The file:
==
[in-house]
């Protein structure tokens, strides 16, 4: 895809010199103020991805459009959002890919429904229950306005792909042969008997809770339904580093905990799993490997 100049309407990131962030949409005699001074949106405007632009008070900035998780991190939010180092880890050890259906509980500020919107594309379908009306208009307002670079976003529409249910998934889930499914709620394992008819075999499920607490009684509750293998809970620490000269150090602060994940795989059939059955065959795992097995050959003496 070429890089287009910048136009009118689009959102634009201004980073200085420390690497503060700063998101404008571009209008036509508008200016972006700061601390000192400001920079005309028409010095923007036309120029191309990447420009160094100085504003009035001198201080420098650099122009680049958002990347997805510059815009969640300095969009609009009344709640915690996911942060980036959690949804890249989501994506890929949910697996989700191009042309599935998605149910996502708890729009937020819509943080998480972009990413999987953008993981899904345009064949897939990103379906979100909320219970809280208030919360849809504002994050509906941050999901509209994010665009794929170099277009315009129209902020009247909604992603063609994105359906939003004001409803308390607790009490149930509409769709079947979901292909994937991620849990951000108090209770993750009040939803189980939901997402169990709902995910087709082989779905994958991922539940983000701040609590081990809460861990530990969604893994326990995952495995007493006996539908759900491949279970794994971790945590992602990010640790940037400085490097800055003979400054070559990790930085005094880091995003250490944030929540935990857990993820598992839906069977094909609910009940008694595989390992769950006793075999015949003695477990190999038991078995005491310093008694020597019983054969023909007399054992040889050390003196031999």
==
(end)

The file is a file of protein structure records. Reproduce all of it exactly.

[in-house]
């Protein structure tokens, strides 16, 4: 895809010199103020991805459009959002890919429904229950306005792909042969008997809770339904580093905990799993490997 100049309407990131962030949409005699001074949106405007632009008070900035998780991190939010180092880890050890259906509980500020919107594309379908009306208009307002670079976003529409249910998934889930499914709620394992008819075999499920607490009684509750293998809970620490000269150090602060994940795989059939059955065959795992097995050959003496 070429890089287009910048136009009118689009959102634009201004980073200085420390690497503060700063998101404008571009209008036509508008200016972006700061601390000192400001920079005309028409010095923007036309120029191309990447420009160094100085504003009035001198201080420098650099122009680049958002990347997805510059815009969640300095969009609009009344709640915690996911942060980036959690949804890249989501994506890929949910697996989700191009042309599935998605149910996502708890729009937020819509943080998480972009990413999987953008993981899904345009064949897939990103379906979100909320219970809280208030919360849809504002994050509906941050999901509209994010665009794929170099277009315009129209902020009247909604992603063609994105359906939003004001409803308390607790009490149930509409769709079947979901292909994937991620849990951000108090209770993750009040939803189980939901997402169990709902995910087709082989779905994958991922539940983000701040609590081990809460861990530990969604893994326990995952495995007493006996539908759900491949279970794994971790945590992602990010640790940037400085490097800055003979400054070559990790930085005094880091995003250490944030929540935990857990993820598992839906069977094909609910009940008694595989390992769950006793075999015949003695477990190999038991078995005491310093008694020597019983054969023909007399054992040889050390003196031999």